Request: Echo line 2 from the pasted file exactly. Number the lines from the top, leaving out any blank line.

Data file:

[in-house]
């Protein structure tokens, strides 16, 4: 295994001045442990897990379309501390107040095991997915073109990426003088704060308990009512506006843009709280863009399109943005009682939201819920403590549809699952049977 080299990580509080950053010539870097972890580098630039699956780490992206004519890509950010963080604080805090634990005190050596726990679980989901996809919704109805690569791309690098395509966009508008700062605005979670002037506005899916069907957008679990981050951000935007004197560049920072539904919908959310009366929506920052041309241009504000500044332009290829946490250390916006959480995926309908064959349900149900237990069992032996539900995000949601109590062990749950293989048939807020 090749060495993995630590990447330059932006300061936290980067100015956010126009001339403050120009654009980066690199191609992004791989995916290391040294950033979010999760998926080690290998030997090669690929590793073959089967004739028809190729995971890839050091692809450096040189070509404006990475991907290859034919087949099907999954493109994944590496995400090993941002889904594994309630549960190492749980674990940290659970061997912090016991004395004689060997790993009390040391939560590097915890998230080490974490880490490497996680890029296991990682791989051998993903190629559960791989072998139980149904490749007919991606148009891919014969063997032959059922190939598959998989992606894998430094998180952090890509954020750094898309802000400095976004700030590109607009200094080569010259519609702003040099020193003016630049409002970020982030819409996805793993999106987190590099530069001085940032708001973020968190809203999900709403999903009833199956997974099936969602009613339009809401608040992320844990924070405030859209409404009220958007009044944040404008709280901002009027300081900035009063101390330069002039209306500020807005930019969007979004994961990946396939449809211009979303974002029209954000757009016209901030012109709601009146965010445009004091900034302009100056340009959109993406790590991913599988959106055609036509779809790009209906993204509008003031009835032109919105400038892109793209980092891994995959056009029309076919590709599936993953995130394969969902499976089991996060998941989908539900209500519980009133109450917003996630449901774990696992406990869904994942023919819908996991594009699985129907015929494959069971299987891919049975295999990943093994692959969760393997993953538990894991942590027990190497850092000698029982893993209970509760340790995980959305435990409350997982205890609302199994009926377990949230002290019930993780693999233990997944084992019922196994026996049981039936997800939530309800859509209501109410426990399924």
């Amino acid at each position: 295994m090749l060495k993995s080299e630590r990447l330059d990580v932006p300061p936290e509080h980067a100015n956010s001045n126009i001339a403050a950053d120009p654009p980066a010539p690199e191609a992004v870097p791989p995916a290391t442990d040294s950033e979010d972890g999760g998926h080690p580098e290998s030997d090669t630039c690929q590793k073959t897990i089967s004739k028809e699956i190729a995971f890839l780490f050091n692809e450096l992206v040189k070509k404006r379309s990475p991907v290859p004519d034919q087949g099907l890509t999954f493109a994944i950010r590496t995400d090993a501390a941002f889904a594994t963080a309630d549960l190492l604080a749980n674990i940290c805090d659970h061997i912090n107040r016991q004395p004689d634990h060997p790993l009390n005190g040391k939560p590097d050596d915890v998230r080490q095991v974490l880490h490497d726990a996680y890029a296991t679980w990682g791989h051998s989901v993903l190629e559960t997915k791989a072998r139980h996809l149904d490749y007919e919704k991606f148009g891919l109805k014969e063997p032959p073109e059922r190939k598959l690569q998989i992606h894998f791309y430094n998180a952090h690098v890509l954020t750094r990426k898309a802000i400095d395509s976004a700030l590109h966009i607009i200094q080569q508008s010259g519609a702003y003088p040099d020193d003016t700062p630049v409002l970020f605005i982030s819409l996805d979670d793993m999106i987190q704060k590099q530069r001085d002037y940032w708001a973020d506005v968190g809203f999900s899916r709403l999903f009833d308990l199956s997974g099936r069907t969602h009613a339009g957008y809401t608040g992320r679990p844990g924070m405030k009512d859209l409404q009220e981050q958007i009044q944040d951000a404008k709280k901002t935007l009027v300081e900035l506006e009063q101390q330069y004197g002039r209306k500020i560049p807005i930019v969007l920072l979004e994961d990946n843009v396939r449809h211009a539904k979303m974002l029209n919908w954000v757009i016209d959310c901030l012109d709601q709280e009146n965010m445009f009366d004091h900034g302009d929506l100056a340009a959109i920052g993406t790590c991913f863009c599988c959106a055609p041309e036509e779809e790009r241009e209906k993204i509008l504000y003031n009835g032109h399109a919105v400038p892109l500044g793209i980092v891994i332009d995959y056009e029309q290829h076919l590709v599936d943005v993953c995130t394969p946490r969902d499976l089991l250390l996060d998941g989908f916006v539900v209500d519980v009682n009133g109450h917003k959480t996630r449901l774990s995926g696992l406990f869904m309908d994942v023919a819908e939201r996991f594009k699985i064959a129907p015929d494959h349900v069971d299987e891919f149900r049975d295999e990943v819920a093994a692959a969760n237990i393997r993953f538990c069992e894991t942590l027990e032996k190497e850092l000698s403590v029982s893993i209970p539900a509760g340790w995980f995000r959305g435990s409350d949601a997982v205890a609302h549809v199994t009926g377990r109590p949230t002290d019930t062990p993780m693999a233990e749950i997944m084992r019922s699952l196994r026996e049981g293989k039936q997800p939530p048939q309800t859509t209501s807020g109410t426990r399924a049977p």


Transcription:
């Protein structure tokens, strides 16, 4: 295994001045442990897990379309501390107040095991997915073109990426003088704060308990009512506006843009709280863009399109943005009682939201819920403590549809699952049977 080299990580509080950053010539870097972890580098630039699956780490992206004519890509950010963080604080805090634990005190050596726990679980989901996809919704109805690569791309690098395509966009508008700062605005979670002037506005899916069907957008679990981050951000935007004197560049920072539904919908959310009366929506920052041309241009504000500044332009290829946490250390916006959480995926309908064959349900149900237990069992032996539900995000949601109590062990749950293989048939807020 090749060495993995630590990447330059932006300061936290980067100015956010126009001339403050120009654009980066690199191609992004791989995916290391040294950033979010999760998926080690290998030997090669690929590793073959089967004739028809190729995971890839050091692809450096040189070509404006990475991907290859034919087949099907999954493109994944590496995400090993941002889904594994309630549960190492749980674990940290659970061997912090016991004395004689060997790993009390040391939560590097915890998230080490974490880490490497996680890029296991990682791989051998993903190629559960791989072998139980149904490749007919991606148009891919014969063997032959059922190939598959998989992606894998430094998180952090890509954020750094898309802000400095976004700030590109607009200094080569010259519609702003040099020193003016630049409002970020982030819409996805793993999106987190590099530069001085940032708001973020968190809203999900709403999903009833199956997974099936969602009613339009809401608040992320844990924070405030859209409404009220958007009044944040404008709280901002009027300081900035009063101390330069002039209306500020807005930019969007979004994961990946396939449809211009979303974002029209954000757009016209901030012109709601009146965010445009004091900034302009100056340009959109993406790590991913599988959106055609036509779809790009209906993204509008003031009835032109919105400038892109793209980092891994995959056009029309076919590709599936993953995130394969969902499976089991996060998941989908539900209500519980009133109450917003996630449901774990696992406990869904994942023919819908996991594009699985129907015929494959069971299987891919049975295999990943093994692959969760393997993953538990894991942590027990190497850092000698029982893993209970509760340790995980959305435990409350997982205890609302199994009926377990949230002290019930993780693999233990997944084992019922196994026996049981039936997800939530309800859509209501109410426990399924």